The framework will be technology-neutral and aimed at addressing security gaps in the computer networks of critical infrastructure, such as the electric grid, water plants and transportation networks.

A draft of version the framework is due in 240 days and the final version will be published within a year.

The administration official said the executive order is intended to give critical infrastructure operators flexibility in choosing the security technology they want to secure their networks. 

The order would only apply to a subset of industries, the official said, because the order defines critical infrastructure as systems and assets vital to the U.S. that "that the incapacity or destruction of such systems and assets would have a debilitating impact on security, national economic security, national public health or safety, or any combination of those matters."

The cyber order gives the Department of Homeland Security (DHS) a lead role in establishing a voluntary program that encourages critical infrastructure operators to adopt the NIST and industry-developed cybersecurity framework, which is aimed at beefing up the security of their computer systems and networks. DHS will work with agencies, such as the Department of Energy, and industry councils to implement the cybersecurity best practices laid out in the framework, as well as identify possible ways to entice companies to join the voluntary program.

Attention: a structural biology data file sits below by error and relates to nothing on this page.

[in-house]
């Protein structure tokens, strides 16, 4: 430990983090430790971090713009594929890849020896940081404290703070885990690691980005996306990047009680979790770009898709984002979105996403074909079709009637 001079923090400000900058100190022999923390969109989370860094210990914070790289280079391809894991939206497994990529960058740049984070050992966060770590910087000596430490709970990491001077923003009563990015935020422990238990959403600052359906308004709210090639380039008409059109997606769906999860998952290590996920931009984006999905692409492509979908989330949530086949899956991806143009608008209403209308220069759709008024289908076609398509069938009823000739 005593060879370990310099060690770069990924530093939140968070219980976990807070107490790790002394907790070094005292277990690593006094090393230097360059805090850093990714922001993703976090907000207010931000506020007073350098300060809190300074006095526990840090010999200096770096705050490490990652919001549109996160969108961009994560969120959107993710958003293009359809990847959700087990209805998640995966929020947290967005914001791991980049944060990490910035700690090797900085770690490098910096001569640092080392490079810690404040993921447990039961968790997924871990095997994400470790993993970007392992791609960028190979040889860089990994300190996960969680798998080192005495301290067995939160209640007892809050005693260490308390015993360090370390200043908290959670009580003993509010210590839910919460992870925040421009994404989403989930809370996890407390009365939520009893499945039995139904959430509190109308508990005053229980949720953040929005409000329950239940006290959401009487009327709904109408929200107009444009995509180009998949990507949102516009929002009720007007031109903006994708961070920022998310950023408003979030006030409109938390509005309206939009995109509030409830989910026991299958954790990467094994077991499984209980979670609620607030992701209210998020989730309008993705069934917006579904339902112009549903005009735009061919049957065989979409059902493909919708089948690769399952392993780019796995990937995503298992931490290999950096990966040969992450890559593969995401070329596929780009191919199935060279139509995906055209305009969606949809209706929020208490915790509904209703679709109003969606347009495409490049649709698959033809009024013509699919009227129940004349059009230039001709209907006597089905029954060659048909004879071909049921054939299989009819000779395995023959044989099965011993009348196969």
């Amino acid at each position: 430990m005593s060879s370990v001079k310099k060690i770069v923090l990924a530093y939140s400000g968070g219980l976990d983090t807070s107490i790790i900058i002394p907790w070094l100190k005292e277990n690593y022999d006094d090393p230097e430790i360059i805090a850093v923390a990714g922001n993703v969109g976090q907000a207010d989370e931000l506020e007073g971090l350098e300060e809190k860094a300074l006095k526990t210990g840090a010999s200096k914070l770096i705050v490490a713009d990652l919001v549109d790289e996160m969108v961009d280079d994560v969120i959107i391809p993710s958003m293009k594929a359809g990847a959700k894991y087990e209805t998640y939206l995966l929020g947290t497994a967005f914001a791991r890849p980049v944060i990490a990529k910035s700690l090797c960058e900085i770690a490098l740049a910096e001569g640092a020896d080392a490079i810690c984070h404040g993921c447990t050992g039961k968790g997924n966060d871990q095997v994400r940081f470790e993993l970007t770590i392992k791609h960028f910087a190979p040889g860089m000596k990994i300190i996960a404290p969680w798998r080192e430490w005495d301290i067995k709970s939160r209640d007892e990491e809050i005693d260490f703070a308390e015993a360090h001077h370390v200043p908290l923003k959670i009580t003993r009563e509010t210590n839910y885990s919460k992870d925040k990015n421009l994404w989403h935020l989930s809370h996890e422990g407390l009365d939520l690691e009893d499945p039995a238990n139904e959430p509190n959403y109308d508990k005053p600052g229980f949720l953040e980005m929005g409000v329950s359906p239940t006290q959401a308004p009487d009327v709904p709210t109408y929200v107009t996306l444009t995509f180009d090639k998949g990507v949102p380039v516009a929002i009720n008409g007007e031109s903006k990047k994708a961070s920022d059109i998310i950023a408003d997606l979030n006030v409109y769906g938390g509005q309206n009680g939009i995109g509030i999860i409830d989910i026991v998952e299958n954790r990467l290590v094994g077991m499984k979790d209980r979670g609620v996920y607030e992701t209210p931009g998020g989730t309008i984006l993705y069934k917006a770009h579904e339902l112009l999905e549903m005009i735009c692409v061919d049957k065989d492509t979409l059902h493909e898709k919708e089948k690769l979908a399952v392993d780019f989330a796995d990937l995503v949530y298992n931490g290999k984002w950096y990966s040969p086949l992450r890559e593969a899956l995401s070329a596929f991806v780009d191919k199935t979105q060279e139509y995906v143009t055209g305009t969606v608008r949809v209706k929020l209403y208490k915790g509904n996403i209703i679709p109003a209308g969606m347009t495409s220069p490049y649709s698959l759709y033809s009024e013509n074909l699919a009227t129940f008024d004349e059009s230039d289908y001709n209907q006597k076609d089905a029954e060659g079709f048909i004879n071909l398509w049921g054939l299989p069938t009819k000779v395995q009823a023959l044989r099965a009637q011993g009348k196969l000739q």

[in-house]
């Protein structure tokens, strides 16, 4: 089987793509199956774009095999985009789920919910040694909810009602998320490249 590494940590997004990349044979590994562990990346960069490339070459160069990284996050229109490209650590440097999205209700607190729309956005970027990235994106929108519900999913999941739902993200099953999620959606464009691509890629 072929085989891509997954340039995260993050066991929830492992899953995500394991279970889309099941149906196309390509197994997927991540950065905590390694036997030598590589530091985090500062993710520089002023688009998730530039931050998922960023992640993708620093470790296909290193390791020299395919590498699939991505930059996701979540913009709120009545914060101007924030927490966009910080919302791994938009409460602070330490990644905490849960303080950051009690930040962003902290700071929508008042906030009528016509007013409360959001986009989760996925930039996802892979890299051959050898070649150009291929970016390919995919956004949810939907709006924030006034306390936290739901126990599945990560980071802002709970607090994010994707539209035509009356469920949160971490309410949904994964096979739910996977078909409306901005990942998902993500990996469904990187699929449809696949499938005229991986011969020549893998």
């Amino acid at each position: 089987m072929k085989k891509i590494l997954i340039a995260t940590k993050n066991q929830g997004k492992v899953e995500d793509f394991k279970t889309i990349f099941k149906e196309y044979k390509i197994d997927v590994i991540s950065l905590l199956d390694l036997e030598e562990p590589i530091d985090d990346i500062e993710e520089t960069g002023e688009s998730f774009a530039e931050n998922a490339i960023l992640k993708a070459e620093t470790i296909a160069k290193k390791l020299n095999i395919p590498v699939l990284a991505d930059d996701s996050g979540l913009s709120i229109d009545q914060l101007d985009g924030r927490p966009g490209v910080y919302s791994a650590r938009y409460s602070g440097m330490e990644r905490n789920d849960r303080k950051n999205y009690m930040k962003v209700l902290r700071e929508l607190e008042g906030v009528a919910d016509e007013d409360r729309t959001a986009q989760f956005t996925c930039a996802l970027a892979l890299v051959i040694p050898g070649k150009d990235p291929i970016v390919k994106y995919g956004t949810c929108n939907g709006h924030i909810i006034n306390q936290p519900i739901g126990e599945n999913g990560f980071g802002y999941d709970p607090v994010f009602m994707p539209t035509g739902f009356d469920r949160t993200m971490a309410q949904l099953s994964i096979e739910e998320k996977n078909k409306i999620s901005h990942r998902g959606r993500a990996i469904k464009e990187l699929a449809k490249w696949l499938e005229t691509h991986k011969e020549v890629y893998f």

The administration official declined to provide examples of incentives the government could propose.

It also calls for federal agencies to review their existing cybersecurity rules to determine if they are up to par with the cybersecurity framework— a measure that could receive pushback from industry in the coming days. Agencies will review their existing cybersecurity regulations and, upon consultation with the companies they regulate, determine if they need to adopt new rules based on the framework. They will also determine whether they need to eliminate duplicative or outdated regulations that are no longer effective.

Agencies will only propose updated cybersecurity rules if they conclude that their existing regulations are not at the level of the framework, the official said.

The executive order is also aimed at increasing the pool of eligible companies that can receive classified cyber-threat information from the government, such as critical infrastructure operators or commercial service providers that deliver security services to critical infrastructure. The order also requires federal agencies to produce unclassified reports about cyberthreats to U.S. companies in a timely manner, as well as classified reports to authorized critical infrastructure operators.

The executive order also makes clear that agencies are required to implement privacy and civil liberties protections into their cyber activities, according to existing privacy principles and frameworks.  Agencies are also required review the privacy and civil liberties impact of their work and publicly release those assessments.